On Monday night, the City Council took a major step forward – at last – toward legalizing “second dwelling units” that provide safe housing for their inhabitants but do not have city permits. In approving the second unit ordinances, we have at last provided a path for owners of unpermitted second units to comply with our city code and become, to use an awkward term, “legal”.
This has not been an easy process and not everyone is completely happy with the outcome. I’ll get to some of those details a little later. But the important point is this: Previously, there was no way for the owner of an unpermitted second unit to legalize their situation unless they went through an expensive and time-consuming process. Now it will be much easier.
The issue of unpermitted second units is not widespread, but obviously it is very important for those involved – and for the community at large. A second unit can provide a dignified place to live for an elderly or disabled relative or for an adult child who is ready to move out of the house. It can also provide an important source of income for people struggling to make the mortgage. These second units effectively expand our housing supply without really increasing our density.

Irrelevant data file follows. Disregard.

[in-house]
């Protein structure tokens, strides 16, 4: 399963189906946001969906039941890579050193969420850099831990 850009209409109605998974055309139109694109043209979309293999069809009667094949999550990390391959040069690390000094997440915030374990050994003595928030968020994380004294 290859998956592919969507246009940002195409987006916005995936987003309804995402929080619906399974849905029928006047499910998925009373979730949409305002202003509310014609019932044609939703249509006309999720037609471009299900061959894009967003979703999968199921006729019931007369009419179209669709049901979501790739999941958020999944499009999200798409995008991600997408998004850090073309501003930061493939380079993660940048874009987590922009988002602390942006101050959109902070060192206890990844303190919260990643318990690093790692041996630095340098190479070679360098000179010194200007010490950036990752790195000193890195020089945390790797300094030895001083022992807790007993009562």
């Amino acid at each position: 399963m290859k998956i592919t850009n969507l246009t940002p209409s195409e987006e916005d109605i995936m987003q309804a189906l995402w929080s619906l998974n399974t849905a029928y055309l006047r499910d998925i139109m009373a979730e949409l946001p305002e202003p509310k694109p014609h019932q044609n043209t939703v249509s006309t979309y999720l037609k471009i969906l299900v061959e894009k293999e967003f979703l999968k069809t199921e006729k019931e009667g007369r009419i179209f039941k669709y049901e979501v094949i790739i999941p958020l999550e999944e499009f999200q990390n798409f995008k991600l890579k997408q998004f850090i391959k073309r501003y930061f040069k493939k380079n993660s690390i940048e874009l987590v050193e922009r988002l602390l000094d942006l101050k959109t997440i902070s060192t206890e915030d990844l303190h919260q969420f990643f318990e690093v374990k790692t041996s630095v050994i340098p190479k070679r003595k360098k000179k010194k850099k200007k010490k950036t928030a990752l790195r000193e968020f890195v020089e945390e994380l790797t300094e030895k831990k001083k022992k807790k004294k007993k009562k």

All older cities have lots of unpermitted second units, and Ventura’s problem may not be as widespread as you might think. In 2009, when we conducted an experiment in “pro-active” code enforcement for a few months, we found that – even in the older neighborhoods – only about 2-3% of properties have unpermitted second units. In other older cities where I have lived, practically every property had unpermitted units.
The issue with unpermitted second units is safety. True, an unpermitted second unit might be a cozy 90-year-old carriage house that was built before zoning codes were even invented and has modern and safe electrical and plumbing systems. An unpermitted second unit might also be a garage that’s been rigged into a makeshift living unit, with refrigerator and microwave hooked up through extension cords and a toilet that discharges into the ground. The trick is recognizing – and acknowledging – the difference. And, of course, there’s a delicate balance between providing fair processes for people involved in a code enforcement action and protecting the vast majority of Ventura residents who go out of their way to abide by the codes and expect their neighbors to as well.
About 18 months ago we appointed the “Safe Housing Collaborative,” a group of 13 citizens who were asked to involve the public in ways to improve the code enforcement process. They came back to us in February with a set of recommendations, and the ordinance adopted Monday was the result of direction we gave our staff at that time.
The second unit ordinance we adopted Tuesday night represents an important stride forward. In order to qualify, a property owner needs to produce at least one piece of documentation – and, in the case of what might be called “indirect’ evidence, two pieces. For example, an old assessor’s record acknowledging the unit’s existence will suffice. Similarly, if you have a rent receipt and a utility bill, those two would suffice as well. You can substitute an owner’s affidavit for one of the two pieces of “indirect” evidence.